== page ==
At Aultmore Park primary school in Glasgow’s Easterhouse area, it is just before 9am. Parents are dropping off their children and the smell of cannabis smoke lingers in the air.
Statistics published this week indicate that more than four in ten of the school’s pupils are underperforming in writing and less than 70 per cent are achieving the required standards in reading and numeracy. It is no coincidence that more than 90 per cent of its pupils live in the most deprived parts of Scotland.
Six hours later, on the other side of the Clyde, mostly middle-class parents mingle outside the gates of Langside primary in Shawlands as they wait for their children. Less then 10 per cent live in an area associated with extreme poverty. In all four areas of attainment measured, more than 90 per cent of the school’s pupils are achieving their Curriculum for Excellence benchmarks.
The two schools, less than ten miles apart, are in many ways in different worlds. The clear link between poverty and educational achievement is repeated throughout the country.
Nicola Sturgeon has staked her reputation on reducing the attainment gap between rich and poor and Gillian Kierans, the head teacher at Aultmore Park, is on the front line in delivering the first minister’s “defining mission”.
Ms Kierans, 44, who was recently the runner-up in a UK-wide head teacher of the year contest, faces issues that her counterpart at Langside will rarely encounter. Drug and alcohol abuse among parents are problems at every school, she said, but many on her patch have also been targeted by loan sharks in the run-up to Christmas. Some children, she admitted, turn up not as well fed as she would like, while many of their parents lack confidence and have few books at home.
Her office is something of a shrine to improving the life chances of the children at her school — a display on the wall features slogans such as “equity” and “closing the gap”. There is now a focus on improving attainment because of politicians’ interest, Ms Kierans said, but for her it has been a lifelong mission.
She said that the figures, published as part of a package of reforms by John Swinney, the education secretary, may be misleading.
“There’s an awful lot of other things going on in a school apart from statistics,” she said. “We’ve always looked to close the gap for our children. We’ve always had a very clear focus on reducing inequality. Part of it is looking at parents and looking at how we can support them.”
The school has recently begun inviting a parent counsellor in once a week. There are regular visits to museums, while a few years ago Ms Kierans organised a school trip to Paris.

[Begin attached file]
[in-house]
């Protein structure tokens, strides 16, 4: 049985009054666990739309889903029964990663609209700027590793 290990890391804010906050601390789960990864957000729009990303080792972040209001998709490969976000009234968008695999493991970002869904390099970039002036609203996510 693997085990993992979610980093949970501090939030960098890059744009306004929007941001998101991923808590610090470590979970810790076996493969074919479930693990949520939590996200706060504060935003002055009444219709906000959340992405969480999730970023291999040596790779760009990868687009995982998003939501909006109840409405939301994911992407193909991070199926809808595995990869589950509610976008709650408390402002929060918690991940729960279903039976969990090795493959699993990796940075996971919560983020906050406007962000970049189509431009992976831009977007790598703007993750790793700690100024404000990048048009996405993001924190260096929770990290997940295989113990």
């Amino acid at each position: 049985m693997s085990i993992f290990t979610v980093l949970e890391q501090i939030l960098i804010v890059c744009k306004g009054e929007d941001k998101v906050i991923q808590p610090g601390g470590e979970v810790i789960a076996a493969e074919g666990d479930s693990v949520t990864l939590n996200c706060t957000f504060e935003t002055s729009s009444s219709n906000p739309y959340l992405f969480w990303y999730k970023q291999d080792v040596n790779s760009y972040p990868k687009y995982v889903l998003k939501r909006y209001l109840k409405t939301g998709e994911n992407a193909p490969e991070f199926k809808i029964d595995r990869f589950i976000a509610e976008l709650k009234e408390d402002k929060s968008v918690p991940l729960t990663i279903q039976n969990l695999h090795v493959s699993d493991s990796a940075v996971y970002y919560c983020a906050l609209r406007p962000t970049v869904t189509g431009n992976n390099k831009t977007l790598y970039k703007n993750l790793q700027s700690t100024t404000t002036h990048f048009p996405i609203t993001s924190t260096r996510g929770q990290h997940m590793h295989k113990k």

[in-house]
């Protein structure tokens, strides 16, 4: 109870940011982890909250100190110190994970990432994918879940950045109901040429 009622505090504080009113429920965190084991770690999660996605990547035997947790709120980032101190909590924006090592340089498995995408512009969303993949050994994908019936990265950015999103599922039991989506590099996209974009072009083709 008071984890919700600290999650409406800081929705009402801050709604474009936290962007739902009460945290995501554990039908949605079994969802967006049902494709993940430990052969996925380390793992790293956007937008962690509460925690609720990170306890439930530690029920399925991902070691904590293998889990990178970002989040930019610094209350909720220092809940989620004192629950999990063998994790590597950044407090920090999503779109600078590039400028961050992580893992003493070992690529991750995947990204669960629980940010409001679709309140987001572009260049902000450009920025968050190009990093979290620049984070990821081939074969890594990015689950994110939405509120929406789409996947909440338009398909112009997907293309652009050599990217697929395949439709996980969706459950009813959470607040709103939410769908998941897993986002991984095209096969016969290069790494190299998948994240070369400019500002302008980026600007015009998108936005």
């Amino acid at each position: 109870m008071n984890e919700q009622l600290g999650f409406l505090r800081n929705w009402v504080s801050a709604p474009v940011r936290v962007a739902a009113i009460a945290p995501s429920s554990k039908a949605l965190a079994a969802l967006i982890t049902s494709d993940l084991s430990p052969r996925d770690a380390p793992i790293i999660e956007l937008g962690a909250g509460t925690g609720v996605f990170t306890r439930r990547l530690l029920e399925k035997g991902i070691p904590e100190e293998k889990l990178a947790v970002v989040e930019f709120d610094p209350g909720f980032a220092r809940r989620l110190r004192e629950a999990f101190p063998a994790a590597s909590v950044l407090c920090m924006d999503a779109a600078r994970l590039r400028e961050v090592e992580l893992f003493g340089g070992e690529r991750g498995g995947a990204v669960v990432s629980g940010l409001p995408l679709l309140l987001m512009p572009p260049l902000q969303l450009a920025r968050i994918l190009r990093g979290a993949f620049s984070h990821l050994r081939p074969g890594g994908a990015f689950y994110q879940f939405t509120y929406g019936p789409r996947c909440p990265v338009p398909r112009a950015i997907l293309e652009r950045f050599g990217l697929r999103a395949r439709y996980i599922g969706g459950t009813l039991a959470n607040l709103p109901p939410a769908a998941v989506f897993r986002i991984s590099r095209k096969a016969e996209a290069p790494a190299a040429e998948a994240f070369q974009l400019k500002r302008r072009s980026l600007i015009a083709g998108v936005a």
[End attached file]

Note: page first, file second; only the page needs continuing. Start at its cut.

She already has plans for how to spend the £1,200 allocated for each child entitled to free school meals that was promised in this week’s budget, adding that it may allow her to buy new maths equipment or embark on more school trips away from Glasgow.
She said: “There’s always going to be some level of a gap, but it can be much smaller. It’s a social justice thing, it’s not just education that’s going to close it.”
Some parents, though, are pessimistic. Many use profanities when asked about the school, while others refuse to engage.
“I think it’s quite weak,” said William Logan, 44, whose son, Benjamin, six, attends the school. He says he is unsurprised by the underperformance revealed in this week’s statistics. “It’s just typical for an area in poverty. Not enough’s being done. If it was in the West End, it’d be better funded with better teachers.”
At Langside, it is a different story. Parents are universal in their praise of the school, citing the efforts of Christine Wilson, its recently retired head teacher. As well as providing inspirational leadership, there is strong engagement from parents.
The school is by no means dominated by the super-rich, but many parents are in well-paid professions. Remco De Blaaij, 37, who is orginally from Holland, sends his son Joas, six, to the school. Mr De Blaaij is curator at the Centre for Contemporary Arts on Sauchiehall Street.
Another parent reveals that she did not apply for a job after learning that it paid only £27,000 a year — a salary that would be considered astronomical for many in Easterhouse.
When one parent, Richard Brown, 59, a former journalist, was asked what would happen if a bad teacher appeared at Langside, he replied: “It wouldn’t be tolerated.”
Anne Poole went to school in Parkhead, a deprived area of Glasgow, and says that her children’s experiences at Langside contrast sharply with her own. “When it comes to parents and teaching, there have never been any problems at all. I think money is the difference — both how much the school has and how much the parents and children have.”